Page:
Winter 2022 News
Hello, welcome to our winter newsletter
- Culinary Adventures Club, what is it?
- Timur, trade routes are open again
- Seasonality, pick of the season and what’s in season
Culinary Adventures Club
With all the festivities over we’re working to grow the new baby on this site, The Culinary Adventures Club, we post regular new recipes some use our spices others don’t so you’re not tied into having to buy from us. It’s like a virtual cookery book but unlike a book the content keeps growing, each month we add more recipes and tips. Our recipes are fully searchable according to dietary requirements, course or spice blend. Members also get 10% discount in the shop and exclusive spice blends. Membership costs £2.50 a month and includes a 50p donation to YYY Foundation supporting remote schools in marginalised communities in Nepal.
So far this month we have posted recipes for Savoury tomato chutney, Manang black dal, Lamb shekuwa and Fragrant spiced rice. There are recipes for starters, seasonal vegetables, cakes and drinks inline for publishing over the coming weeks.
Uniquely Nepalese Timur is a delicious citrusy spice that has a hot numbing effect, it’s a wild spice that grows in the jungles of the middle hills in western Nepal. Timur is a tricky spice that has to be harvested by hand, it’s only the seed husks that are useful and each small husk needs to be examined before being plucked from the bush. Timur seeds are bitter and just a few seeds left in a husk are enough to ruin the crop. The harvesters are mostly women and children from local villages or nomadic hunter gatherers from tribes that return each year for the harvest, for many it’s their only income.
In 2020 the Nepal government closed the trade routes into the hills to protect the population from Covid so Timur has been in very short supply. In fact we are down to our last few tins of Mustang masala. The good news is that this years harvest has been good and people are starting to come down from the hills to sell foraged vegetables and their crop of timur.
Once we have bought this years Timur we need to check each husk a second time then clean and dry it before we can ship it to the UK so we expect our stock to arrive in April/May.
Sometimes people refer to Timur as Szechwan pepper, it’s not. Timur is closely related to Szechwan pepper the 2 look like identical twins but the aroma and flavour are distinctly different. Despite what is said the 2 are not interchangeable. We’ve tried all the different types of Szechwan pepper and none of them make an acceptable substitute, maybe we’re being pernickety but we don’t think so.
There’s no getting away from the fact that this is when seasonal foods are at their lowest. Lot’s of our late autumn vegetables are still around and winter veg is at it’s best. This seasons must haves are blood oranges, you can expect a flood of instagram posts from influencers as soon as they make an appearance. In the rush for picture perfect some of our less glamorous vegetables barely get a look in here’s 3 of our favourites.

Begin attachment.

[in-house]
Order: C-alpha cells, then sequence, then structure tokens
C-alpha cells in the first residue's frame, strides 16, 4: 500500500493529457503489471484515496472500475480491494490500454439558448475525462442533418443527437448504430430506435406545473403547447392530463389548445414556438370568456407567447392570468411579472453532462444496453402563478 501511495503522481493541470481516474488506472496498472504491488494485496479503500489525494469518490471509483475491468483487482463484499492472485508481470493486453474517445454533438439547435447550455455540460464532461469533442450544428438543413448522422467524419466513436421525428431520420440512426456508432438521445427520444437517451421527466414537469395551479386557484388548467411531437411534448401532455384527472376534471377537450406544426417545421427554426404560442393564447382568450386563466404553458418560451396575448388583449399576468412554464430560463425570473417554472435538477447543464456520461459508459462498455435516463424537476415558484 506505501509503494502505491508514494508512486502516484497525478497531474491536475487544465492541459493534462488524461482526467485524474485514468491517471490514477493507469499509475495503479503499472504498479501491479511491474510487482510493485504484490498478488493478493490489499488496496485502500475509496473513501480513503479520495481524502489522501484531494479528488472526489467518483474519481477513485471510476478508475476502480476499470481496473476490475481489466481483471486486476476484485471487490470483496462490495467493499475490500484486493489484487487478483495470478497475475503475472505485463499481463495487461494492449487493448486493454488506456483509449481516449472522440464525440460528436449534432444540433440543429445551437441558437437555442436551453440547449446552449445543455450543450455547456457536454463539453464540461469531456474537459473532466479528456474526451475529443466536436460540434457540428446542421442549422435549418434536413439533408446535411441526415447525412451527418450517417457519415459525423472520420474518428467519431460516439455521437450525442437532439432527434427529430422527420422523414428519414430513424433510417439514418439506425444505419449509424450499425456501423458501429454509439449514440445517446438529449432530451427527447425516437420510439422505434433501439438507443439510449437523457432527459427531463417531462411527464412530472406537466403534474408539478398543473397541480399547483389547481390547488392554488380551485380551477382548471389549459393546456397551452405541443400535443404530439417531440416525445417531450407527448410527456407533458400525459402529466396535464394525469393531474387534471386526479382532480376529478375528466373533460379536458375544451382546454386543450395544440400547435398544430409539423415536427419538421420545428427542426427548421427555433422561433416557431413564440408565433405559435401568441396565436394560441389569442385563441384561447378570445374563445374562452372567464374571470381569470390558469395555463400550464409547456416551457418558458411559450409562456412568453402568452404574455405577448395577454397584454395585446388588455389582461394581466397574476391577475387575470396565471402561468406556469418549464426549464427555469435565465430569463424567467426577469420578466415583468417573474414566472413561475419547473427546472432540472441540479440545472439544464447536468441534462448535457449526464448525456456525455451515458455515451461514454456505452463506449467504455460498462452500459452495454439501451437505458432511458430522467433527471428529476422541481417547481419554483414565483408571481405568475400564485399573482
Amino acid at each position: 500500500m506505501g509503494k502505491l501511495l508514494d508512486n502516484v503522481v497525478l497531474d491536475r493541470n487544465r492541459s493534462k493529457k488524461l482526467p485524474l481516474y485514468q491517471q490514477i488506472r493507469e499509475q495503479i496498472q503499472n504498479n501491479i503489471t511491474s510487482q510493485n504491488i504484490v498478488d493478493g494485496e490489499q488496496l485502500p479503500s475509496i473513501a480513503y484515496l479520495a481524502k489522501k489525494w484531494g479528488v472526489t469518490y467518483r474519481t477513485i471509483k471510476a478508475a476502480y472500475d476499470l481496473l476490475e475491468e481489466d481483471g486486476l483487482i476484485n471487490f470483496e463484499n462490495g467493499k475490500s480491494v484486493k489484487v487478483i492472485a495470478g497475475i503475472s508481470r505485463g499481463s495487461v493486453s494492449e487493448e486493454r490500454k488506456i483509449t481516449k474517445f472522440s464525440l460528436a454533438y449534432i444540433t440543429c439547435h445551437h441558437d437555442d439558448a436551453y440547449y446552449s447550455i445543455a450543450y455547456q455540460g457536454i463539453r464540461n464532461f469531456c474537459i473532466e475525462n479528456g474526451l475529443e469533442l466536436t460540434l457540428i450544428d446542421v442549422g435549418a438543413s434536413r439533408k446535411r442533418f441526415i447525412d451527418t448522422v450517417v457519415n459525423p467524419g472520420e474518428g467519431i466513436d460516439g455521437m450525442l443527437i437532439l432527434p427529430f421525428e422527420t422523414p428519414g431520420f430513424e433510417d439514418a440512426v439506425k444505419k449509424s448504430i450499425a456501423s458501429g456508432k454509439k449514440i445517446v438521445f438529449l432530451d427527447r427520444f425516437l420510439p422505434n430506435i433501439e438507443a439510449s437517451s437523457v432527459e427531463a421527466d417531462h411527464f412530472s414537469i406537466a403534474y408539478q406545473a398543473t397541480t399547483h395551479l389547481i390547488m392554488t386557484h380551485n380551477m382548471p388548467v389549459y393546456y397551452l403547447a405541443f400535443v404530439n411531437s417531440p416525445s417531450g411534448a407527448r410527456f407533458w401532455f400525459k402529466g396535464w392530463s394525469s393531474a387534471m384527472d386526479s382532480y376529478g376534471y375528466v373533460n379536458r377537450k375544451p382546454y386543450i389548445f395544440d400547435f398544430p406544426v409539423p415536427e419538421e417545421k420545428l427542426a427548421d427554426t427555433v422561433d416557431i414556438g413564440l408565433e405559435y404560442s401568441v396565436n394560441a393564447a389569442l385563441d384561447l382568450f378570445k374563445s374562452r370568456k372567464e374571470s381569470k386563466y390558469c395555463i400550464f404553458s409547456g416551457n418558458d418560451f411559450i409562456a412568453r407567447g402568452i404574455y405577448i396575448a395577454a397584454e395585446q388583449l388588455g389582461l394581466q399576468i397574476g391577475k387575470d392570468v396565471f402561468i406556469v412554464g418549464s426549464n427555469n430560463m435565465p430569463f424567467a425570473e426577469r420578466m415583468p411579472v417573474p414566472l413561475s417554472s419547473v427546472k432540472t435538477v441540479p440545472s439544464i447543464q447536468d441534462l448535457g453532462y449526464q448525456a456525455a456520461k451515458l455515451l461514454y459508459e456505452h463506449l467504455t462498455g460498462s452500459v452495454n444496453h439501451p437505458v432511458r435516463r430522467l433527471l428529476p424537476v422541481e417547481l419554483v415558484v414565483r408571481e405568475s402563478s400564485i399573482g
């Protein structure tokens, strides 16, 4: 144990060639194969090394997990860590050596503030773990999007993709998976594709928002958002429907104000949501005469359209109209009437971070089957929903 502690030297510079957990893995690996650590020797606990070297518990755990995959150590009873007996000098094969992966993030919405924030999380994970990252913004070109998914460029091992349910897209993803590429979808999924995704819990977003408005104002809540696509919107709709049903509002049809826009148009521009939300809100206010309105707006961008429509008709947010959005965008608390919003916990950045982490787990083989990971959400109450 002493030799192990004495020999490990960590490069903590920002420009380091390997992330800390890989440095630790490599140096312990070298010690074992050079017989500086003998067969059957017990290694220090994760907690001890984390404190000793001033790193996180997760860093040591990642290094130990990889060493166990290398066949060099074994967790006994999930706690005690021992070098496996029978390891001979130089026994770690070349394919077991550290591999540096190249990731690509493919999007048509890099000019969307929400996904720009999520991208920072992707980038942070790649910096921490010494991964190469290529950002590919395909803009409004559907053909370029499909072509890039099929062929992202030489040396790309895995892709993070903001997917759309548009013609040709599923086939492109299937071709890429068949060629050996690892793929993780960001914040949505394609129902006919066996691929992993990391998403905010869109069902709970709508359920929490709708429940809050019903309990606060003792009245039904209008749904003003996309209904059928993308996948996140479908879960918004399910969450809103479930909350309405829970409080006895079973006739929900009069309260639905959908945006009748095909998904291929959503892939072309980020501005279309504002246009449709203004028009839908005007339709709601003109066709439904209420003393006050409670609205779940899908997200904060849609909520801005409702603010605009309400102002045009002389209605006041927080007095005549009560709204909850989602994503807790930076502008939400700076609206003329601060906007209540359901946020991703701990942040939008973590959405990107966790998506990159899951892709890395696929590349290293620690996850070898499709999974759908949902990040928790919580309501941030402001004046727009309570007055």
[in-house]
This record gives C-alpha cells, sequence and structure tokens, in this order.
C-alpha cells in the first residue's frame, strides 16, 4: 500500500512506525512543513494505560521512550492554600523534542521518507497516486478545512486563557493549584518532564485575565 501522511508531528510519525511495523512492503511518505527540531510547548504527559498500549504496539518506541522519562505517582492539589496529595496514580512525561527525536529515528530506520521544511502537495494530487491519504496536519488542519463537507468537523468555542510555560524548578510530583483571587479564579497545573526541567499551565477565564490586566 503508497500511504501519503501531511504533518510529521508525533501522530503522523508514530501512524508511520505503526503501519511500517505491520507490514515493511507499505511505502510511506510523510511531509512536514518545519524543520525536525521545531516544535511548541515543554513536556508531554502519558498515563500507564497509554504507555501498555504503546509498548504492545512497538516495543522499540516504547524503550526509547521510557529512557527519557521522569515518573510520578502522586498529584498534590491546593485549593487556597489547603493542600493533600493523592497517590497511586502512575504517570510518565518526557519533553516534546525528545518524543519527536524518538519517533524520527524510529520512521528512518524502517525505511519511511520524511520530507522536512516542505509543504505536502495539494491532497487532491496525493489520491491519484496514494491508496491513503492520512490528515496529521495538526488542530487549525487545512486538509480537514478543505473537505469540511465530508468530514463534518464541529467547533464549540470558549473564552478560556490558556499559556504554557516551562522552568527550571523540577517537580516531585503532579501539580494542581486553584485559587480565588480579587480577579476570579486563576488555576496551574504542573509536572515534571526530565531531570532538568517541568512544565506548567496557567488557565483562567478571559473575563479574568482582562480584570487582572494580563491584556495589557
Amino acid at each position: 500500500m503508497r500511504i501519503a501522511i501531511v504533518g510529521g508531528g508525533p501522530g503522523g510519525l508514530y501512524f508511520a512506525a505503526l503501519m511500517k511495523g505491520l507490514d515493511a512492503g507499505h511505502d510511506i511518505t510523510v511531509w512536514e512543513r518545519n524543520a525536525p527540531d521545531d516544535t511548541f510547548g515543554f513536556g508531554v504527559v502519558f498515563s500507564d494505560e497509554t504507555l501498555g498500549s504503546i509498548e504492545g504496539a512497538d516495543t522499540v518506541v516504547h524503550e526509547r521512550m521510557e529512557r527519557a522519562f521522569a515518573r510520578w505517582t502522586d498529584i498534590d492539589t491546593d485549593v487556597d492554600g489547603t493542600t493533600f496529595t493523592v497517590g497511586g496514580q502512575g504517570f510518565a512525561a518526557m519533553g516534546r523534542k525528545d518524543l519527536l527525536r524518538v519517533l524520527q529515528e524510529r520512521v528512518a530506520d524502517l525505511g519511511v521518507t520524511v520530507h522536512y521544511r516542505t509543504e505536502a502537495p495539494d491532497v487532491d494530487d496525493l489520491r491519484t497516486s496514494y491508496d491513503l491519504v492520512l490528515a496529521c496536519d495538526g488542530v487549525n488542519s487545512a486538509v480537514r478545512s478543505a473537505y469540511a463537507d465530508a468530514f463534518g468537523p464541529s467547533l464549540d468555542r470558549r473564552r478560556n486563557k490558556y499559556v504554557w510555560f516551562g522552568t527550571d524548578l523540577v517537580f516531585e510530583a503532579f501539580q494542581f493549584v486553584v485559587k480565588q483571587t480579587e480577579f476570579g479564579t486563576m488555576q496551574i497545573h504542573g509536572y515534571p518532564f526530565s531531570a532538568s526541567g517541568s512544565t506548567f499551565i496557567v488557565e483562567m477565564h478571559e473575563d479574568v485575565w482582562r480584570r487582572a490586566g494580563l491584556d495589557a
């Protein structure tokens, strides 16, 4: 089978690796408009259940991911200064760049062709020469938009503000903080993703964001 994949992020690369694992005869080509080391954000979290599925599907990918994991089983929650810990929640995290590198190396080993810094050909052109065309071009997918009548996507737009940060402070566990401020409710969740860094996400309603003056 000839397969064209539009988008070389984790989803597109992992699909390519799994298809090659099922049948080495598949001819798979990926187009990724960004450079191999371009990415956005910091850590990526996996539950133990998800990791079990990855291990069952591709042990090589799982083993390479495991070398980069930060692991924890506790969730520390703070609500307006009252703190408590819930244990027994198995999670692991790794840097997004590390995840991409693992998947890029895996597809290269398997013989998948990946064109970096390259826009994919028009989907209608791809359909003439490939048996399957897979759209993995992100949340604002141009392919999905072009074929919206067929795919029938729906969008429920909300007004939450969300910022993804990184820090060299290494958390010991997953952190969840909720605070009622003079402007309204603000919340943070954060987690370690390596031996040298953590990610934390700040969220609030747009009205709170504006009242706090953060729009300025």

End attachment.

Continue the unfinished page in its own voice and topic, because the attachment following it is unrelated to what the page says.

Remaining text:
They are a marmite vegetable aren’t they? Love or loath them you have to wander what sprouts did to be abused so much. For decades cooks have been boiling them to within an inch of oblivion, no wonder the result was pretty awful eating. Actually I think it’s the bitterness you can get with sprouts that puts people off. Try shredding them and quickly blanching them if you’re a bitterness hater, roasting is another delicious way to cook them.
Parsnips need to be eaten while the days are short and weather is cold, as soon as there’s more light and a hit on warmth they will spring into action. The roots will become woolly on the outside and fibrous inside, tough and tasteless. Tip, if you grow your own and they start to sprout, leave them to grow, the flowers are stunning. Roasts and soup aren’t the only way to eat parsnips they’re great curried.
Late in the season purple sprouting will appear, the season is so short and the shoots so sweet and delicate they deserve to be the star of the dish when you use them. Purple sprouting really doesn’t need a lot of interference, simply steamed with a light spiced butter and served with crusty dipping bread is a simple and tasty starter. The season is so short so enjoy them while you can.
The season for fruit and vegetables doesn’t just come to an end at New Year there’s still plenty of variety available.
Vegetables: Beetroot, Brussel sprouts, cauliflower, celeriac, Jerusalem artichokes, kale, leeks, mushrooms, parsnips, turnips. Potatoes and autumn squash from store.
Fruit: Clementines, pomegranate, passion fruit, lemons, oranges. Apples and pears from store.
Fish: Haddock, mussels, oysters
February’s similar to January but beetroot leaves us and many of the fruit and vegetables are coming to an end.
Vegetables: Brussel sprouts, cauliflower, celeriac, Jerusalem artichokes, kale, leeks, mushrooms, parsnips, turnips. Potatoes from store.
Fruit: Pomegranate, passion fruit, Kiwi fruit, lemons, oranges. Apples and pears from store.
Fish: Haddock, mussels, oysters
There isn’t much around so this is the time to use frozen. It is the purple sprouting season so it's not all doom and gloom.
Vegetables: Cauliflower, celeriac, Jerusalem artichokes, kale, leeks, purple sprouting, spring onions. Potatoes from store maybe still ok but not at their best.
Fruit: Pomegranate, passion fruit, Kiwi fruit, lemons, oranges all are coming to an end.
Fish: Mussels and oysters
Wishing you the best of winter
Sarah & Helen